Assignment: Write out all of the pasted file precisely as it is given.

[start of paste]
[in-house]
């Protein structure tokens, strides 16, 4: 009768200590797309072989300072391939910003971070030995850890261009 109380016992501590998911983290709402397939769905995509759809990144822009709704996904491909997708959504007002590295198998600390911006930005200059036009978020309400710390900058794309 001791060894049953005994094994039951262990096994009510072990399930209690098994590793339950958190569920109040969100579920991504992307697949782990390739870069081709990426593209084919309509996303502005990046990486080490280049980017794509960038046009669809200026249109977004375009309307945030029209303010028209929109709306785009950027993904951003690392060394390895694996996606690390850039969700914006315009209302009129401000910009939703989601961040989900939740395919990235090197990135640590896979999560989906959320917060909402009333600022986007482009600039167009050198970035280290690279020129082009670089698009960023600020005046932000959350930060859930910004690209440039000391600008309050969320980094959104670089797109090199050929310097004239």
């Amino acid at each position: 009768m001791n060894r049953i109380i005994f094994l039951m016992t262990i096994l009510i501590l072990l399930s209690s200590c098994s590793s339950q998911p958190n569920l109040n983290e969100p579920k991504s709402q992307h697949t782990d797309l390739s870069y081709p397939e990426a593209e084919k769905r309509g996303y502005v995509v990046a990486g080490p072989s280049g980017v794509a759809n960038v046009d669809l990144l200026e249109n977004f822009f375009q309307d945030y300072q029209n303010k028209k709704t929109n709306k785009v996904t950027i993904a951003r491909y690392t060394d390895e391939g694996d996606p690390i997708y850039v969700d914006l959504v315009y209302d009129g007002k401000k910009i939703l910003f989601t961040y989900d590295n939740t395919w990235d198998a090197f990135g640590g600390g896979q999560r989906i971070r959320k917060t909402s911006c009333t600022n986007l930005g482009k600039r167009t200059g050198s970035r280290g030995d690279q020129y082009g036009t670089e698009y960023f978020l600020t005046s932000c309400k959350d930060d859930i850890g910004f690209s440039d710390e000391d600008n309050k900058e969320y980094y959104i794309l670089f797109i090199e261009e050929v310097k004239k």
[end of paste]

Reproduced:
[in-house]
């Protein structure tokens, strides 16, 4: 009768200590797309072989300072391939910003971070030995850890261009 109380016992501590998911983290709402397939769905995509759809990144822009709704996904491909997708959504007002590295198998600390911006930005200059036009978020309400710390900058794309 001791060894049953005994094994039951262990096994009510072990399930209690098994590793339950958190569920109040969100579920991504992307697949782990390739870069081709990426593209084919309509996303502005990046990486080490280049980017794509960038046009669809200026249109977004375009309307945030029209303010028209929109709306785009950027993904951003690392060394390895694996996606690390850039969700914006315009209302009129401000910009939703989601961040989900939740395919990235090197990135640590896979999560989906959320917060909402009333600022986007482009600039167009050198970035280290690279020129082009670089698009960023600020005046932000959350930060859930910004690209440039000391600008309050969320980094959104670089797109090199050929310097004239």
């Amino acid at each position: 009768m001791n060894r049953i109380i005994f094994l039951m016992t262990i096994l009510i501590l072990l399930s209690s200590c098994s590793s339950q998911p958190n569920l109040n983290e969100p579920k991504s709402q992307h697949t782990d797309l390739s870069y081709p397939e990426a593209e084919k769905r309509g996303y502005v995509v990046a990486g080490p072989s280049g980017v794509a759809n960038v046009d669809l990144l200026e249109n977004f822009f375009q309307d945030y300072q029209n303010k028209k709704t929109n709306k785009v996904t950027i993904a951003r491909y690392t060394d390895e391939g694996d996606p690390i997708y850039v969700d914006l959504v315009y209302d009129g007002k401000k910009i939703l910003f989601t961040y989900d590295n939740t395919w990235d198998a090197f990135g640590g600390g896979q999560r989906i971070r959320k917060t909402s911006c009333t600022n986007l930005g482009k600039r167009t200059g050198s970035r280290g030995d690279q020129y082009g036009t670089e698009y960023f978020l600020t005046s932000c309400k959350d930060d859930i850890g910004f690209s440039d710390e000391d600008n309050k900058e969320y980094y959104i794309l670089f797109i090199e261009e050929v310097k004239k």